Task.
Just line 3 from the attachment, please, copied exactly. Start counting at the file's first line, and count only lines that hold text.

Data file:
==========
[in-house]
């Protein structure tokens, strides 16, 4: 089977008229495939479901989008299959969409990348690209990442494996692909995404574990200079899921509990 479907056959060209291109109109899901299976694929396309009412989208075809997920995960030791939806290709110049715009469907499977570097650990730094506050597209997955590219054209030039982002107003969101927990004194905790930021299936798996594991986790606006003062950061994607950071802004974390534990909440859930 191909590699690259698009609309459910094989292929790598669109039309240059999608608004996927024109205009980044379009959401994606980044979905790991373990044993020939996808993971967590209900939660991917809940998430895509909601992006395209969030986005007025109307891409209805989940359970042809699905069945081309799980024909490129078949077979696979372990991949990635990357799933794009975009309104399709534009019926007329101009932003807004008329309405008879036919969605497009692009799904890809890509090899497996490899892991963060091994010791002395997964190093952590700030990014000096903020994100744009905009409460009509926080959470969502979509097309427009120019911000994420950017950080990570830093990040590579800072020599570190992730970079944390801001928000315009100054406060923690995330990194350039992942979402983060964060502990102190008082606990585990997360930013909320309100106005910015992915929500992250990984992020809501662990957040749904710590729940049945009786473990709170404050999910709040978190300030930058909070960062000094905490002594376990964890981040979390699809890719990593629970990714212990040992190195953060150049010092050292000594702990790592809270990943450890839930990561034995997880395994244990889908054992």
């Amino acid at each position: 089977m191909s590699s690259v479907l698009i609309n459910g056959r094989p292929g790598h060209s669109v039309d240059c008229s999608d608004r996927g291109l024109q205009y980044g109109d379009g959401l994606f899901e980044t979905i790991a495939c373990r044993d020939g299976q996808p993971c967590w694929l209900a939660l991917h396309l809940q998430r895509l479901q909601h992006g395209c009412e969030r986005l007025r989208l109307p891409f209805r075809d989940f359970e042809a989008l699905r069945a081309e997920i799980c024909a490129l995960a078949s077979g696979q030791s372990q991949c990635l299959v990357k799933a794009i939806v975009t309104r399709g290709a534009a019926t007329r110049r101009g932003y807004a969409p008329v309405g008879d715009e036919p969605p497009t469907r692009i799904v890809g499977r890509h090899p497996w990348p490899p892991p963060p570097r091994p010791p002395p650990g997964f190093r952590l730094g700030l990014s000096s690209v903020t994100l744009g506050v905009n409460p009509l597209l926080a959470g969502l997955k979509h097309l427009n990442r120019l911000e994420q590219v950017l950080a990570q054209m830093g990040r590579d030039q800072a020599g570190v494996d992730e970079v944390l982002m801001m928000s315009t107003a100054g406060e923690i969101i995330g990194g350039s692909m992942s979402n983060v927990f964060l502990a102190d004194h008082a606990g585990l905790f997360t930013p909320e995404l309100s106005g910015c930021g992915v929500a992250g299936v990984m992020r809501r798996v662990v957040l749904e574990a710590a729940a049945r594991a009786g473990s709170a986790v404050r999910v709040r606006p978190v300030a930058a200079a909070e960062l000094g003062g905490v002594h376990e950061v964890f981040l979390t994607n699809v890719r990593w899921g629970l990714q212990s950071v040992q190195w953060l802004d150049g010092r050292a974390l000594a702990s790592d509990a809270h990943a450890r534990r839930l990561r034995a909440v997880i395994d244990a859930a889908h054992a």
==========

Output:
């Amino acid at each position: 089977m191909s590699s690259v479907l698009i609309n459910g056959r094989p292929g790598h060209s669109v039309d240059c008229s999608d608004r996927g291109l024109q205009y980044g109109d379009g959401l994606f899901e980044t979905i790991a495939c373990r044993d020939g299976q996808p993971c967590w694929l209900a939660l991917h396309l809940q998430r895509l479901q909601h992006g395209c009412e969030r986005l007025r989208l109307p891409f209805r075809d989940f359970e042809a989008l699905r069945a081309e997920i799980c024909a490129l995960a078949s077979g696979q030791s372990q991949c990635l299959v990357k799933a794009i939806v975009t309104r399709g290709a534009a019926t007329r110049r101009g932003y807004a969409p008329v309405g008879d715009e036919p969605p497009t469907r692009i799904v890809g499977r890509h090899p497996w990348p490899p892991p963060p570097r091994p010791p002395p650990g997964f190093r952590l730094g700030l990014s000096s690209v903020t994100l744009g506050v905009n409460p009509l597209l926080a959470g969502l997955k979509h097309l427009n990442r120019l911000e994420q590219v950017l950080a990570q054209m830093g990040r590579d030039q800072a020599g570190v494996d992730e970079v944390l982002m801001m928000s315009t107003a100054g406060e923690i969101i995330g990194g350039s692909m992942s979402n983060v927990f964060l502990a102190d004194h008082a606990g585990l905790f997360t930013p909320e995404l309100s106005g910015c930021g992915v929500a992250g299936v990984m992020r809501r798996v662990v957040l749904e574990a710590a729940a049945r594991a009786g473990s709170a986790v404050r999910v709040r606006p978190v300030a930058a200079a909070e960062l000094g003062g905490v002594h376990e950061v964890f981040l979390t994607n699809v890719r990593w899921g629970l990714q212990s950071v040992q190195w953060l802004d150049g010092r050292a974390l000594a702990s790592d509990a809270h990943a450890r534990r839930l990561r034995a909440v997880i395994d244990a859930a889908h054992a």